Ratings of L2 oral performance in English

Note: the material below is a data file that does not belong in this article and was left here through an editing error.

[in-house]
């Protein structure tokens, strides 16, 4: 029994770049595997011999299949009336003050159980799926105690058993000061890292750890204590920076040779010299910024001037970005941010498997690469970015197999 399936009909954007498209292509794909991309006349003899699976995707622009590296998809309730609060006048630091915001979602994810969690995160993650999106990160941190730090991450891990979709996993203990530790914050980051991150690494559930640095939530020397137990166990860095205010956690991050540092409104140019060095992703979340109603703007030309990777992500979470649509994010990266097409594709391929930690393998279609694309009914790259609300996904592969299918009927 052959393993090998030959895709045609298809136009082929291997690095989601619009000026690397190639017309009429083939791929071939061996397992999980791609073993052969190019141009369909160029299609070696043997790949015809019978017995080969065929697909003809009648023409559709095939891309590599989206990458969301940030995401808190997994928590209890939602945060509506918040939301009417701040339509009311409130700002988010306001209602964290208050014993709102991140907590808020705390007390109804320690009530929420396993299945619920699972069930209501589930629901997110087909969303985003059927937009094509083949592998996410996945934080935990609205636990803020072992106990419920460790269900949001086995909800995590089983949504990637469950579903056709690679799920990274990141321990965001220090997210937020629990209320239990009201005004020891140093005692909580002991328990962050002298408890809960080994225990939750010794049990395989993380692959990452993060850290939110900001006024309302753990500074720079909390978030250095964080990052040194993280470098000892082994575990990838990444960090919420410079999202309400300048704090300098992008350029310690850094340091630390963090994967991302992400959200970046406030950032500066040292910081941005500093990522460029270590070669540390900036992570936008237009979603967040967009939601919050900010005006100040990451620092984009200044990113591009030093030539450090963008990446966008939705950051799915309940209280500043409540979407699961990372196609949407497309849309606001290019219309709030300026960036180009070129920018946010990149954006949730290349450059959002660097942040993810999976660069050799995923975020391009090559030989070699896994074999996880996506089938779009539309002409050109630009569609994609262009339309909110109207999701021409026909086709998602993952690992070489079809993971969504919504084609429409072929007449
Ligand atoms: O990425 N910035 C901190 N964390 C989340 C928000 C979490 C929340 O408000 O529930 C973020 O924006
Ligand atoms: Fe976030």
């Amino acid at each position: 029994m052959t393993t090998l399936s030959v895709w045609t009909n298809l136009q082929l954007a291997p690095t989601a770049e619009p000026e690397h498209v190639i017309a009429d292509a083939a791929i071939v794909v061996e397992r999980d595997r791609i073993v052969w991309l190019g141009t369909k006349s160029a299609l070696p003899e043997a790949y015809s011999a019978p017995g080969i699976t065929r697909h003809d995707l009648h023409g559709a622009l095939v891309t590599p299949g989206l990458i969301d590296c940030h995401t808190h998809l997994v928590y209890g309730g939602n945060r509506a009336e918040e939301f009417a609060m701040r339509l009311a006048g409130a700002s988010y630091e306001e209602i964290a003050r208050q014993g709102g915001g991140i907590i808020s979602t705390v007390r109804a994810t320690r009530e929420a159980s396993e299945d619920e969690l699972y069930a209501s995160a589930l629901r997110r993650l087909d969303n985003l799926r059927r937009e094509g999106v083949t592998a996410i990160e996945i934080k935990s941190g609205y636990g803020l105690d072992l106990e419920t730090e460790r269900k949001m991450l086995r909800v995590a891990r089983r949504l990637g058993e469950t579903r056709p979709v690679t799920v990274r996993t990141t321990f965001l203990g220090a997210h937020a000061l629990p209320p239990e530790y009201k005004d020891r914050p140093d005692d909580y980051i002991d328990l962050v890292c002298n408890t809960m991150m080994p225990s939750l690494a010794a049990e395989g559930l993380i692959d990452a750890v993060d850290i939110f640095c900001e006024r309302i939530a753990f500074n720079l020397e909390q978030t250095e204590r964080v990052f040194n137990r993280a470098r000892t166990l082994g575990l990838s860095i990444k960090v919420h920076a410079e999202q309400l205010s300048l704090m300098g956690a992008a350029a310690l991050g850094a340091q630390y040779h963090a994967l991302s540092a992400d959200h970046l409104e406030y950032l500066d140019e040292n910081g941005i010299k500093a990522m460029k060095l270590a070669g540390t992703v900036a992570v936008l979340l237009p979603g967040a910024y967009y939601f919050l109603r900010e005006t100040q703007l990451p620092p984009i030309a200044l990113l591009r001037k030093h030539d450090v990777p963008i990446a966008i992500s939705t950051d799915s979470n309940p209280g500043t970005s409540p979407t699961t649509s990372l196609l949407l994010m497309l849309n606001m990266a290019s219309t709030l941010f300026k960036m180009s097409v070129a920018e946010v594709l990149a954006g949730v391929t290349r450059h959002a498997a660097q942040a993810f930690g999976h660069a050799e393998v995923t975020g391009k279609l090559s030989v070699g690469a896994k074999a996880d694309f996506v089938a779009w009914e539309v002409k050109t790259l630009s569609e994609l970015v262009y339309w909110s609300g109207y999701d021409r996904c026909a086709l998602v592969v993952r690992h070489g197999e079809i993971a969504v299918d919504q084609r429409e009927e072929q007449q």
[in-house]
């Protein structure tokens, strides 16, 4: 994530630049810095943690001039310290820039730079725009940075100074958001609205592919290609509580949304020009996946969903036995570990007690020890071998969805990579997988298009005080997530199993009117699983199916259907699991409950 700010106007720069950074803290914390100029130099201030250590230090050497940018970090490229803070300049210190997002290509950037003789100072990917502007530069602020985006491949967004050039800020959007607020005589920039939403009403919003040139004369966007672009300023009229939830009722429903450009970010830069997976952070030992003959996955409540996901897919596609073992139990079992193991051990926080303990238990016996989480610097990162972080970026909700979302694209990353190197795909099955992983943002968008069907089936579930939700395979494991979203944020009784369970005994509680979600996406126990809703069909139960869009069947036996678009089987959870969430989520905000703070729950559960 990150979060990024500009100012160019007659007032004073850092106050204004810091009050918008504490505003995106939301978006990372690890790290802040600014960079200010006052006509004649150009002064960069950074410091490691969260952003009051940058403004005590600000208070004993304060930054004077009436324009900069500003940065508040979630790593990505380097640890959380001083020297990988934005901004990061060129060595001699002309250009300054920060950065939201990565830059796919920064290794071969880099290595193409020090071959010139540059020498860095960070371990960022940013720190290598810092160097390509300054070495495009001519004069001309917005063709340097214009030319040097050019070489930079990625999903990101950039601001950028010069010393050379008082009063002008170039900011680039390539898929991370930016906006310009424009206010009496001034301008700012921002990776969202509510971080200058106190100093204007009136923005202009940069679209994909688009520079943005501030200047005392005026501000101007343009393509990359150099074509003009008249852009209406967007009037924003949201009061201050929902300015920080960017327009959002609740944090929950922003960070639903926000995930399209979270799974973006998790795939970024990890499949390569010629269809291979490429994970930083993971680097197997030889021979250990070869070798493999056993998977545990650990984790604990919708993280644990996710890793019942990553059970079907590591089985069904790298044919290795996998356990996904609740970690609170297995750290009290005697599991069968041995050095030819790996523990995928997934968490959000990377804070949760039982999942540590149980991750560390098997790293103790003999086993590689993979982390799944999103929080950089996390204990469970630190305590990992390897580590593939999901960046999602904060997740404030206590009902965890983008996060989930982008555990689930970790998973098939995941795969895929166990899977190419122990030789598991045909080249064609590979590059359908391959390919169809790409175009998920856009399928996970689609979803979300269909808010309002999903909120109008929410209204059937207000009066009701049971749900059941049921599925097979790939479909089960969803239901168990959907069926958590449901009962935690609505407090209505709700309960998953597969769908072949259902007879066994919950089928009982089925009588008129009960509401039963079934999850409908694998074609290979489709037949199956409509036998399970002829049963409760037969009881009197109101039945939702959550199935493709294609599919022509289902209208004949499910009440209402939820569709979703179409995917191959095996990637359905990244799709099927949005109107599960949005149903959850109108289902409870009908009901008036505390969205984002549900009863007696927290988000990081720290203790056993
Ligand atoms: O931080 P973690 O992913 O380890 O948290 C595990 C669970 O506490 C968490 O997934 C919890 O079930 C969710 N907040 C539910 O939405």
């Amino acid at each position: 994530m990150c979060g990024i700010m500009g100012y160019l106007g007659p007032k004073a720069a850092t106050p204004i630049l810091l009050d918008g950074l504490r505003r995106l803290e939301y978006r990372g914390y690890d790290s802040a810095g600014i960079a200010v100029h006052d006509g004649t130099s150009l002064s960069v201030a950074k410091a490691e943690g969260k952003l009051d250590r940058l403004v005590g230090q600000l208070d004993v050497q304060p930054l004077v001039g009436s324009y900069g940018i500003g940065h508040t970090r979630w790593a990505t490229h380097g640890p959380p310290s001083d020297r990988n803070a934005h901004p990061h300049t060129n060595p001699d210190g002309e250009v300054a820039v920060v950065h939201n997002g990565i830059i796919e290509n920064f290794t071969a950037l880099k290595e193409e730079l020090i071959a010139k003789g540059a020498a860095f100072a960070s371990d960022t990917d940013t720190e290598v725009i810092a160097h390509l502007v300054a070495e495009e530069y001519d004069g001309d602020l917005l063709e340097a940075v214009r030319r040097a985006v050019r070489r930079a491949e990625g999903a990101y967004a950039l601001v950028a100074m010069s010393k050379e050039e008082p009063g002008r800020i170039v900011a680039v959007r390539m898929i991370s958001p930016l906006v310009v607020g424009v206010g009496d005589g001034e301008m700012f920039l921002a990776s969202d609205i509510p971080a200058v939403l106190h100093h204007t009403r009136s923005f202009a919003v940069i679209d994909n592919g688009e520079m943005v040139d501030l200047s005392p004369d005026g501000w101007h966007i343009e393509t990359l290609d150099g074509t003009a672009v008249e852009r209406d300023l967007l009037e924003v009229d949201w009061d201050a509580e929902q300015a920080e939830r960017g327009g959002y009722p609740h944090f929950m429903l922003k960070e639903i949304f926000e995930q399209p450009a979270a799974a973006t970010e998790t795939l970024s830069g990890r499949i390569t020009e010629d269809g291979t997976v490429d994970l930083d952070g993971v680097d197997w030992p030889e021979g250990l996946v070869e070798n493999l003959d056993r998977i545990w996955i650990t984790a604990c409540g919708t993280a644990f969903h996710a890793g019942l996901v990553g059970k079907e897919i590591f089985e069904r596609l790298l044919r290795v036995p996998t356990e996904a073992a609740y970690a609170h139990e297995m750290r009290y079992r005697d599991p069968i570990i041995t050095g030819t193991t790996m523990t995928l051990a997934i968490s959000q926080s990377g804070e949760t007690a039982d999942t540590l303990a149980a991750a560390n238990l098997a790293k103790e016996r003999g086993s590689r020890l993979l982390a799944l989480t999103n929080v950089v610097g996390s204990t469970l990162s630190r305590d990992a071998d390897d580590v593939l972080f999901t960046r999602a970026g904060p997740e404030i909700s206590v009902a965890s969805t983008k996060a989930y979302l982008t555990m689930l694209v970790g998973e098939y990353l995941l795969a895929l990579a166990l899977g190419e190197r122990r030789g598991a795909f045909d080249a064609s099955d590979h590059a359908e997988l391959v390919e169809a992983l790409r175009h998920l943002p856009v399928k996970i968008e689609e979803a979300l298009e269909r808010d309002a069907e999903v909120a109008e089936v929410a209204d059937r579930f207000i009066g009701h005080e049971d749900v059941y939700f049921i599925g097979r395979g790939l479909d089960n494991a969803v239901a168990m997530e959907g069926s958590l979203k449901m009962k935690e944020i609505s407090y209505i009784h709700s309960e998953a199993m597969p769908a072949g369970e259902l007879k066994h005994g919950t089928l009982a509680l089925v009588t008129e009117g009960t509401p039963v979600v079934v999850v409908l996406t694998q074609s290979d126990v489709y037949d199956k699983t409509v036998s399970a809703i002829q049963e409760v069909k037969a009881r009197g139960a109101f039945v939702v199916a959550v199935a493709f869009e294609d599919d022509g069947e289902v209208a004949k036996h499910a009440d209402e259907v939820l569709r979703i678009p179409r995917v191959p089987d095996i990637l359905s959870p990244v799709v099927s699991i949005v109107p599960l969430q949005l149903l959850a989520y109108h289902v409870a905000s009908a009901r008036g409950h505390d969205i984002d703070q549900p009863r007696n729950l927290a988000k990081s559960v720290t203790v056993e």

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Judgments of nonnative speaker (NNS) oral language performance are notoriously susceptible to rater biases. While acoustically measurable elements of pronunciation are indeed relevant to comprehensibility, variance in oral proficiency scores due to rater background and linguistic stereotypes constitute trait-irrelevant error. This study tested the supposition that raters’ background characteristics - including attitudes toward World Englishes - influence their rating of oral performances. In addition, a brief psychosocial intervention was undertaken in an attempt to mitigate the impact of potentially biasing rater characteristics. Seventy US undergraduate students rated the speaking and teaching proficiency of eleven international teaching assistants (ITAs). The ITA speech samples were acoustically analyzed on 12 measures of speech rate, pauses, stress, and intonation. Following the intial rating, one group of raters participated in a social-psychological intervention (training), in which undergraduates solved mystery puzzles with ITAs and interacted informally. Finally, 63 raters (including 29 trained) rated the same ITA speech samples a second time. All data collection from participant-raters was conducted online, including brief interviews as a qualitative supplement to the main results. Separate multiple regressions were employed to account for the variance in each dependent variable (rater judgment scores), based on linear combinations of independent variables (rater and speaker characteristics). Rasch modeling also yielded measures of rater stringency. Analysis results revealed that about 20-30 % of variance in proficiency ratings were attributable to rater background characteristics. Rater native English speaker status, amount of contact with NNSs, prior teaching experience, and negative past experience in ITA courses affected student judgments of ITAs’ accented speech. In contrast, 60-70% of the variance in ITAs’ oral performance ratings was attributable collectively to objectively measured prosodic pronunciation factors, especially acoustic fluency. The intercultural sensitization intervention mitigated the impact of rater biases on ratings of ITA instructional competence. Among recommendations for screening and training raters warranted by this study is the notion that students who feel that their class grades have been harmed by NNS instructors should be disqualified as raters in high stakes speech assessment. Conversely, NNSs who wish to improve their perceived oral proficiency should work on avoiding filled and irregularly placed pauses.